• Obey the school bus laws in your State, as well as the flashing light signal systems used on school buses.    
    • Flashing yellow lights indicate the bus is preparing to stop to load or unload children. Motorists should slow down and prepare to stop their vehicles.
    •  Flashing red lights and extended stop arms indicate the bus has stopped and children are getting on or off. Motorists must stop their cars and wait until the red lights stop flashing, the extended stop arm is withdrawn, and the bus begins moving before they can start driving again.

Tips for Caregivers and Students:

  • Arrive at the bus stop at least 5 minutes before the bus is scheduled to arrive. Stand at least three giant steps (6 feet) away from the curb. The bus stop is not a place to run or play.
  • When the school bus arrives, wait until the bus comes to a complete stop, the door opens, and the driver says it’s okay before approaching the bus door. Use the handrails to avoid falling.
  • Never walk behind a school bus. Walk on a sidewalk or along the side of the street. Cross the street in front of the bus with at least five giant steps (10 feet) between the front of the bus and you.  Make eye contact with the bus driver before crossing to make sure the driver can see you. 
  • If you drop something near the school bus, like a ball or book, tell the bus driver right away. Do not try to pick up the item, because the driver might not be able to see you.

Visit NHTSA.gov/school-bus-safety or follow NHTSA on Twitter (@NTSAgov), Facebook (/NHTSA), and Instagram (@nhtsagov) for more information on this important safety topic. 


 

  
  
  
  
  
  
  
  
  
  
  
  
  
  
  
  
  
  
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Highway Safety Online Mobilization Tracking System

CURRENT KENTUCKY ROADWAY FATALITIES FOR 2018

674

Click link below for further Daily Fatality Report Information

Daily Fatality Report - 12-17-2018.pdf


 

TOTAL YEAR TO DATE 2017

757

 

TOTAL KENTUCKY ROADWAY FATALITIES FOR 2017

782

Click link below for the Year End 2017 Daily Fatality Summary Information

Daily Fatality Summary YE 2017_as_of_02-14-2018.pdf


 

Stop. Trains Can't.

The Right Choice at Railroad Crossings Could Save Your Life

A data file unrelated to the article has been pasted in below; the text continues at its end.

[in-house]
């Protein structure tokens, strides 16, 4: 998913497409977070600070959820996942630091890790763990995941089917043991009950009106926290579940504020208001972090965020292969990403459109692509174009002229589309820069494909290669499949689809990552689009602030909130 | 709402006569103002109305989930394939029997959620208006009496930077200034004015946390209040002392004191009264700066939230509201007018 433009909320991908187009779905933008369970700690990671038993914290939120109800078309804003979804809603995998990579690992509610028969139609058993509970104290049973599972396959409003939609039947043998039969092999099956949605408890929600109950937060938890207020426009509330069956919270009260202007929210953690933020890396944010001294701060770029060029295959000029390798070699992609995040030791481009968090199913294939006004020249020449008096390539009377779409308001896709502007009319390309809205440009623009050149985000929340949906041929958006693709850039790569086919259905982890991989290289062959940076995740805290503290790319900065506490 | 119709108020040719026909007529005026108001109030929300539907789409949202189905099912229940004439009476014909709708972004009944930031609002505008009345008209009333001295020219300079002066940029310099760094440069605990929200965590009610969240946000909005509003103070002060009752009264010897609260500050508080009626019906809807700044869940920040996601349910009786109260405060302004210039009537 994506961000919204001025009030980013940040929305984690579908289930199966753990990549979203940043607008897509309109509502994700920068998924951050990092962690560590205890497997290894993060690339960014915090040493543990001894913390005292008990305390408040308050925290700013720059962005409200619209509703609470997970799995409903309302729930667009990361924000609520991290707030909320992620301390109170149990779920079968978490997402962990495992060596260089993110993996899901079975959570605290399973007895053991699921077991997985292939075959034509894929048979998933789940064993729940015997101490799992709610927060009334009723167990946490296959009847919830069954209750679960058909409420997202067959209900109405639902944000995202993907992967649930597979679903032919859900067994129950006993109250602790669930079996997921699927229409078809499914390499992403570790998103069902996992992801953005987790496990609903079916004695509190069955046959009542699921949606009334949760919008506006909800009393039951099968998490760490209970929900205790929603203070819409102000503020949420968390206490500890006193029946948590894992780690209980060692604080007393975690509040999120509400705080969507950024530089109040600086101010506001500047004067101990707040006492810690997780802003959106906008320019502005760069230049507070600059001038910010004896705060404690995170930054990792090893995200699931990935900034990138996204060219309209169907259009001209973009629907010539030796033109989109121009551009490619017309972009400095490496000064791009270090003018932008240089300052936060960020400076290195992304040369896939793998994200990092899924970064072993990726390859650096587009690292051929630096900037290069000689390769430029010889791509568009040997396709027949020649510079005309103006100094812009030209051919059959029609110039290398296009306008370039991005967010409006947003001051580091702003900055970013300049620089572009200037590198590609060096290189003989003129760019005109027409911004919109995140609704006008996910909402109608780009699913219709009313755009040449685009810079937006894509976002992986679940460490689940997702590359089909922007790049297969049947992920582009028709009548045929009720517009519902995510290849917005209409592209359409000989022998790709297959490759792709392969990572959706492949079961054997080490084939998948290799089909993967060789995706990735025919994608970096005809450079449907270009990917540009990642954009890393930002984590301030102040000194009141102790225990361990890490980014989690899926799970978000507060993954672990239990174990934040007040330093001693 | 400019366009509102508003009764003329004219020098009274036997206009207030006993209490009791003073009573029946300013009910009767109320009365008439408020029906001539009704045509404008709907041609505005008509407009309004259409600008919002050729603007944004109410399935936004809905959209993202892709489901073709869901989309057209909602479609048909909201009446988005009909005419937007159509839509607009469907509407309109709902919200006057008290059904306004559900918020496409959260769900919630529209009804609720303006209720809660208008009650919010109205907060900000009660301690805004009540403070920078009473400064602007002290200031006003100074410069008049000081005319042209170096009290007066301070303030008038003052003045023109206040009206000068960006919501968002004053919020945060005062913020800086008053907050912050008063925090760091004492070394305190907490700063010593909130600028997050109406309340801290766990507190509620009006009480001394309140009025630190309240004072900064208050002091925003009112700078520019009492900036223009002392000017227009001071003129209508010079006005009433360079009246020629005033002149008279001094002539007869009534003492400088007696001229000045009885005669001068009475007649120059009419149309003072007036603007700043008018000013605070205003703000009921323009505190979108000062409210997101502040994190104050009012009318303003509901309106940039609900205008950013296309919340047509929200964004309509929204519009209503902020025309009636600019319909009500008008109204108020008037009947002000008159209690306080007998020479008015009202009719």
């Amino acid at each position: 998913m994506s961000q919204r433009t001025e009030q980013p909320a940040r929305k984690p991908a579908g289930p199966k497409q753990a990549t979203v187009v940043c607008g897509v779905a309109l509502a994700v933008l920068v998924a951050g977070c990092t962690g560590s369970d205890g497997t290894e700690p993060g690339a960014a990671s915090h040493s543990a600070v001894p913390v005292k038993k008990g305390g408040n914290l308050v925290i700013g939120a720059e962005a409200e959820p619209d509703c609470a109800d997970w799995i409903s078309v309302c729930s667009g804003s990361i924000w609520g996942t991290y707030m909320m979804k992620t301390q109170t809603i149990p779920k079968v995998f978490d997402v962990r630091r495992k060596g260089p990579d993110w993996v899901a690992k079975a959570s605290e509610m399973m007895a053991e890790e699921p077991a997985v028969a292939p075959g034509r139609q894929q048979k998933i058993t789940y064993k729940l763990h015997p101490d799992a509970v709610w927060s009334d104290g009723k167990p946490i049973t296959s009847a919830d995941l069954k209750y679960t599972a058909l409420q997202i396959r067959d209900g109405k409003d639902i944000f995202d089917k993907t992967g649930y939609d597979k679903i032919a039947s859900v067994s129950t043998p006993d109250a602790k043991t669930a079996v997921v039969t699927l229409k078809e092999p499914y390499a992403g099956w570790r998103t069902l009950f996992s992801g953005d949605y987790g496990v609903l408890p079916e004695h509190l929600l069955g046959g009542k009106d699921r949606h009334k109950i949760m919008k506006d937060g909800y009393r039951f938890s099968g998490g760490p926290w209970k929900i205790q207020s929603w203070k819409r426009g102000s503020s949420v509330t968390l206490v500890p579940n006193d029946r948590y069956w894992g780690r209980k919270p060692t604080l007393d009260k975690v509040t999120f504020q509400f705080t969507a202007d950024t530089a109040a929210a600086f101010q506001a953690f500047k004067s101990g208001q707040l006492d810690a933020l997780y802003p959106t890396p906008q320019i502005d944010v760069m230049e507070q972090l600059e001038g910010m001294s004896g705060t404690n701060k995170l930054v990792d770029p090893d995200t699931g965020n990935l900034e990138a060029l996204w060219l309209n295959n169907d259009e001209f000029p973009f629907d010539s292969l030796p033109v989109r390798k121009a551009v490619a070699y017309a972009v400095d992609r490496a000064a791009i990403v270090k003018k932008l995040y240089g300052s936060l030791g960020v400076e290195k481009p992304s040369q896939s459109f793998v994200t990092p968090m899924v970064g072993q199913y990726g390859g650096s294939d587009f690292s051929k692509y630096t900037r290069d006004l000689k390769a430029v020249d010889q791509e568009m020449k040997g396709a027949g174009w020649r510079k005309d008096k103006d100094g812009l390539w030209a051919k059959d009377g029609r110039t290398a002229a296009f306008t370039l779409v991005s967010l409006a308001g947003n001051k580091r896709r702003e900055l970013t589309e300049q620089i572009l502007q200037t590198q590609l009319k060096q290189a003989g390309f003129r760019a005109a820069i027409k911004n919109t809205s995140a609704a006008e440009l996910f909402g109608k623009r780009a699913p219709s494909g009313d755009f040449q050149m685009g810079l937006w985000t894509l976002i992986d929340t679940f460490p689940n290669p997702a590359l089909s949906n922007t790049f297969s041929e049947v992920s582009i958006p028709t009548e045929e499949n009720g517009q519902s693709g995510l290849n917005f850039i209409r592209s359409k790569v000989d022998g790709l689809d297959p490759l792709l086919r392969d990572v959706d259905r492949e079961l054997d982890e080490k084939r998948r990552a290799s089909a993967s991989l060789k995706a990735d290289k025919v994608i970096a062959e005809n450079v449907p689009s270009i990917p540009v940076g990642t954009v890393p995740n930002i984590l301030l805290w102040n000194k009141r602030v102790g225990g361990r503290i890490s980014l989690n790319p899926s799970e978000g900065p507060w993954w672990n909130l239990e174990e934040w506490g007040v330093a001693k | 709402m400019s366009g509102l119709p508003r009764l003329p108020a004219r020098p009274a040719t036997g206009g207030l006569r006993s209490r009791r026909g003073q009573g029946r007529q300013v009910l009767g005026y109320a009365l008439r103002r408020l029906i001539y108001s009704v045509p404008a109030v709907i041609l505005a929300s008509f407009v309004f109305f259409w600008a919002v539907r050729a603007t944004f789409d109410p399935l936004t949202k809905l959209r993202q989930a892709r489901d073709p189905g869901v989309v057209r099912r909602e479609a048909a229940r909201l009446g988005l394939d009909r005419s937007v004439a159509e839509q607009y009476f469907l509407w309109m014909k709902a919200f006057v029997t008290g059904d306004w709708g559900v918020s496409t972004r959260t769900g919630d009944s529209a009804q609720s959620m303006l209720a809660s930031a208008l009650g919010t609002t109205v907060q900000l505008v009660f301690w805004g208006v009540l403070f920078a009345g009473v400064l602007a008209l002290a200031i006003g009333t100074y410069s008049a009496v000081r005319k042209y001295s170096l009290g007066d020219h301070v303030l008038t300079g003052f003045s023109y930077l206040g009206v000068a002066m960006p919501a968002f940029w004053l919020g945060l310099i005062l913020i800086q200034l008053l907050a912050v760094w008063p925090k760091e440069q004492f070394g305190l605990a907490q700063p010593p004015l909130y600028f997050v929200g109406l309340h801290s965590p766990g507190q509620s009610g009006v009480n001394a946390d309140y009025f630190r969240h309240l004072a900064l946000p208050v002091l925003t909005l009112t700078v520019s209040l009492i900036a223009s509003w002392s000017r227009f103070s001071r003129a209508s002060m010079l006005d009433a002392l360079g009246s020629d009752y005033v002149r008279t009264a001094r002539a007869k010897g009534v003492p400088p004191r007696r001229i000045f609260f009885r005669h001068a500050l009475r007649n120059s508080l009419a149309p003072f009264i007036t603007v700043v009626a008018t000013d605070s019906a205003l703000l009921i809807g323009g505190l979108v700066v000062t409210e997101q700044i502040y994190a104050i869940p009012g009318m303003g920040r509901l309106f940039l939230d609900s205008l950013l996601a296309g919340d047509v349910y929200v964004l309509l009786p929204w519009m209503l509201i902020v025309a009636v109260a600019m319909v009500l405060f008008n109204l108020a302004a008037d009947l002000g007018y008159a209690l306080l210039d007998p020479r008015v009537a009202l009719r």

Don't Risk It at Railroad Crossings

  • Approximately every three hours, a person or vehicle is hit by a train in the United States.
  • Most of these deaths were caused by risky driving behaviors and poor decision- making, and could have been prevented.
  • Remember: Stop. Trains Can't. Avoiding a collision with a train is the responsibility of the motorist.

Trains Always Have the Right of Way

  • By law, trains have the right of way at all railroad crossings.

  • Trains cannot swerve, stop quickly, or change direction to avert collisions. A train traveling at 55 miles per hour takes a mile or more to stop.

  • State highway traffic safety laws require all motorists to slow, yield, or stop until the train has cleared the roadway and it is safe to cross.

  • It is illegal to go around a lowered crossing gate or to ignore signs or flashing lights posted at a railroad crossing.

Understand the Signage and Follow the Law

  • Of the 130,000 public railroad crossings in the United States, roughly 54 percent are "active" crossings that include warning devices such as gates, bells, or flashing lights to alert motorists of an approaching train. But 46 percent are "passive" crossings, where only signs and markings are present.

  • While warning devices do improve safety at railroad crossings, they do not prevent 100 percent of collisions. Approximately 60 percent of all collisions at railroad crossings occur where active warning devices are present, and nearly 19 percent of all crossing collisions involve a motor vehicle striking the side of a train already in the crossing.

  • Motorists must come to a complete stop at least 15 feet from the track if: 1) flashing red lights are activated, 2) a crossing gate is lowered, 3) a flagman signals you to stop, 4) a stop sign is posted, or 5) a train is clearly visible or you hear the whistle of a train.

  • Ignoring signage or attempting to go around a crossing gate that is down can have deadly consequences. It is never worth risking your life by ignoring the law or racing a train.

  • The best way to avoid a collision with a train is to understand and follow the warning signage, and to always stop for a train.

Use Caution at Every Railroad Crossing

  • When approaching a railroad crossing, slow down, and look and listen for a train on the tracks, especially at "passive" crossings.

  • Look carefully in both directions before crossing a railroad track—even during the day. Sixty-seven percent of railroad crossing collisions occur in clear weather conditions.

  • Do not rely on past experience to guess when a train is coming. Trains can come from either direction at any time.

  • Never race a train. It is easy to misjudge a train's speed and distance from the crossing. A train traveling at 55 miles per hour takes a mile to stop—the length of 18 football fields or more—after applying the emergency brakes.

  • Before entering a railroad crossing, check that there is enough room on the other side of the tracks for your vehicle to cross completely and safely. Be aware that you may need to cross multiple sets of tracks at some railroad crossings.

  • Never stop on the railroad tracks. Keep moving once you have entered the crossing, and to avoid stalling, never shift gears on the tracks.

  • If your vehicle does stall on a railroad track, quickly move away from the track and your vehicle at a 45-degree angle. Call the number on the Emergency Notification System (ENS) sign, or if the ENS sign is not visible to you, dial 911 for help.

Remember: The Right Choice at Railroad Crossings Could Save Your Life.

Stop. Trains Can't.

This information has been provided by NHTSA.

 

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​This page is maintained by Brad.Franklin@ky.gov, who may be contacted to make corrections or changes.